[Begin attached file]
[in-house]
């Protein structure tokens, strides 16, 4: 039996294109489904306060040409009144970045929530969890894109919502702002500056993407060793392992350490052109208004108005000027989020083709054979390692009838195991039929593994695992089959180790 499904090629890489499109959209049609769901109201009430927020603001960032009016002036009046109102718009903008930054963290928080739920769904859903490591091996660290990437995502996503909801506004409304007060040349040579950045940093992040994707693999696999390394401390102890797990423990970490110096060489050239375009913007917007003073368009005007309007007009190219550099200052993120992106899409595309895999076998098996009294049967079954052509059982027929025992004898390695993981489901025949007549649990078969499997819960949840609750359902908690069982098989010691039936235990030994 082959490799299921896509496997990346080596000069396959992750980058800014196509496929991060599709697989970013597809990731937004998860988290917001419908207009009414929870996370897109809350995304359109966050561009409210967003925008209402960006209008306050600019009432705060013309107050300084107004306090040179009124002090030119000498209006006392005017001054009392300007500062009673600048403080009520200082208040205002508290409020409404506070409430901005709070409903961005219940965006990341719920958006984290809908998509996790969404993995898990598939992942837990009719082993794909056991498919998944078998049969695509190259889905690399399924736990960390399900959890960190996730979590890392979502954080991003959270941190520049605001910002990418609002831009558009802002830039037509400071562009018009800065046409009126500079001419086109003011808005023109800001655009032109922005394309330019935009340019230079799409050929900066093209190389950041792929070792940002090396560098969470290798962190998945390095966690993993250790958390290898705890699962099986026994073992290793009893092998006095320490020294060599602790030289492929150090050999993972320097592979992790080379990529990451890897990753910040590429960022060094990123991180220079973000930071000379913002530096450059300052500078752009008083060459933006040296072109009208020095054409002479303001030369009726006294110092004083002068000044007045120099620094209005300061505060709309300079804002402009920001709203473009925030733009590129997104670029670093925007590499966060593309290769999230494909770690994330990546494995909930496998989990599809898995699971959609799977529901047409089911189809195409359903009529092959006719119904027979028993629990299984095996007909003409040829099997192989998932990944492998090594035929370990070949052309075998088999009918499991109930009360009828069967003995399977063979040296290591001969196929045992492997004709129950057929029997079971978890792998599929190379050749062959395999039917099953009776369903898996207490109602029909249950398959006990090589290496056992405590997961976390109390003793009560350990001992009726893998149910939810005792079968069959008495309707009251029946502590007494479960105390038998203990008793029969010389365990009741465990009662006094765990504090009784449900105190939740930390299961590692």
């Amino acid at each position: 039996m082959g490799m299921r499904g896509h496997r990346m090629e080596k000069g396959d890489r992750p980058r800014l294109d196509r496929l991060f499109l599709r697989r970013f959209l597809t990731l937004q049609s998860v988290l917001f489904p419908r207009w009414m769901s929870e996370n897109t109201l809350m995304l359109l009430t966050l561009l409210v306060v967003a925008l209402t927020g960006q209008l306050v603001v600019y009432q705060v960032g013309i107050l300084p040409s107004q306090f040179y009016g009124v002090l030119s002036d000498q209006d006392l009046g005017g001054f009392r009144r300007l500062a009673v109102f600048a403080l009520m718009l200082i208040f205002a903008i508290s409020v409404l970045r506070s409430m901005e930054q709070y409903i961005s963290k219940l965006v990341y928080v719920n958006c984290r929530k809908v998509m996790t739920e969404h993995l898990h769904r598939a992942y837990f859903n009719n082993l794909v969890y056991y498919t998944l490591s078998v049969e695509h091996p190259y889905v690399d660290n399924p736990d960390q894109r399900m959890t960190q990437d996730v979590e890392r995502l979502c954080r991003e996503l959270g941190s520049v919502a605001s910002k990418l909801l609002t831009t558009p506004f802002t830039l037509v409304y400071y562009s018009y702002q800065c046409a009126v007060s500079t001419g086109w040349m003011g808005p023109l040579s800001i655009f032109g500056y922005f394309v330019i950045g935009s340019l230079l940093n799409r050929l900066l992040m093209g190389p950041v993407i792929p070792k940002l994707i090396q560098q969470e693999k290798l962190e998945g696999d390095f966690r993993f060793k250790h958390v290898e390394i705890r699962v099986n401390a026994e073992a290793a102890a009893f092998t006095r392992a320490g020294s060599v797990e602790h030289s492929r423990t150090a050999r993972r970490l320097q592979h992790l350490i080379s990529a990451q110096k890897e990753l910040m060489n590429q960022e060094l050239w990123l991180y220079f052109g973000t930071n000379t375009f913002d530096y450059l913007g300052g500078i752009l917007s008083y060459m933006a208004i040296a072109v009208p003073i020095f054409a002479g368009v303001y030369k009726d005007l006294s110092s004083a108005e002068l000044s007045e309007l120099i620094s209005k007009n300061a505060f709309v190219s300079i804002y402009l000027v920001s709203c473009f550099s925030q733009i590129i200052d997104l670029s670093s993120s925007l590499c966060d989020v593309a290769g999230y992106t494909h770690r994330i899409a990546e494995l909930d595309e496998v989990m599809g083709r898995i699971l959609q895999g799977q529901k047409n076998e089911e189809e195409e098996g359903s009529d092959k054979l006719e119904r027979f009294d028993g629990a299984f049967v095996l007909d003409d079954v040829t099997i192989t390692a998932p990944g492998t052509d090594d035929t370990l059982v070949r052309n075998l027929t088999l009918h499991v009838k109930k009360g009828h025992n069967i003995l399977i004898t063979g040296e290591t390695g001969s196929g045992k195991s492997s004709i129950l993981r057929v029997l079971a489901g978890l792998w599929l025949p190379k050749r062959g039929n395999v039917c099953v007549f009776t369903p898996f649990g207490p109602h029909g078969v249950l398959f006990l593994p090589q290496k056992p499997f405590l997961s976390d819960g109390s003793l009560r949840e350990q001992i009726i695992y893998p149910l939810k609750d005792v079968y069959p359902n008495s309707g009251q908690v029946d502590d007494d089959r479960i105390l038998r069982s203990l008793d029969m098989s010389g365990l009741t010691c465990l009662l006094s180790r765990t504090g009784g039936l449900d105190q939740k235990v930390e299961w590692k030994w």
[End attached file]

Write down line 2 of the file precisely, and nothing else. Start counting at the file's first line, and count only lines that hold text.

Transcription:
């Protein structure tokens, strides 16, 4: 039996294109489904306060040409009144970045929530969890894109919502702002500056993407060793392992350490052109208004108005000027989020083709054979390692009838195991039929593994695992089959180790 499904090629890489499109959209049609769901109201009430927020603001960032009016002036009046109102718009903008930054963290928080739920769904859903490591091996660290990437995502996503909801506004409304007060040349040579950045940093992040994707693999696999390394401390102890797990423990970490110096060489050239375009913007917007003073368009005007309007007009190219550099200052993120992106899409595309895999076998098996009294049967079954052509059982027929025992004898390695993981489901025949007549649990078969499997819960949840609750359902908690069982098989010691039936235990030994 082959490799299921896509496997990346080596000069396959992750980058800014196509496929991060599709697989970013597809990731937004998860988290917001419908207009009414929870996370897109809350995304359109966050561009409210967003925008209402960006209008306050600019009432705060013309107050300084107004306090040179009124002090030119000498209006006392005017001054009392300007500062009673600048403080009520200082208040205002508290409020409404506070409430901005709070409903961005219940965006990341719920958006984290809908998509996790969404993995898990598939992942837990009719082993794909056991498919998944078998049969695509190259889905690399399924736990960390399900959890960190996730979590890392979502954080991003959270941190520049605001910002990418609002831009558009802002830039037509400071562009018009800065046409009126500079001419086109003011808005023109800001655009032109922005394309330019935009340019230079799409050929900066093209190389950041792929070792940002090396560098969470290798962190998945390095966690993993250790958390290898705890699962099986026994073992290793009893092998006095320490020294060599602790030289492929150090050999993972320097592979992790080379990529990451890897990753910040590429960022060094990123991180220079973000930071000379913002530096450059300052500078752009008083060459933006040296072109009208020095054409002479303001030369009726006294110092004083002068000044007045120099620094209005300061505060709309300079804002402009920001709203473009925030733009590129997104670029670093925007590499966060593309290769999230494909770690994330990546494995909930496998989990599809898995699971959609799977529901047409089911189809195409359903009529092959006719119904027979028993629990299984095996007909003409040829099997192989998932990944492998090594035929370990070949052309075998088999009918499991109930009360009828069967003995399977063979040296290591001969196929045992492997004709129950057929029997079971978890792998599929190379050749062959395999039917099953009776369903898996207490109602029909249950398959006990090589290496056992405590997961976390109390003793009560350990001992009726893998149910939810005792079968069959008495309707009251029946502590007494479960105390038998203990008793029969010389365990009741465990009662006094765990504090009784449900105190939740930390299961590692």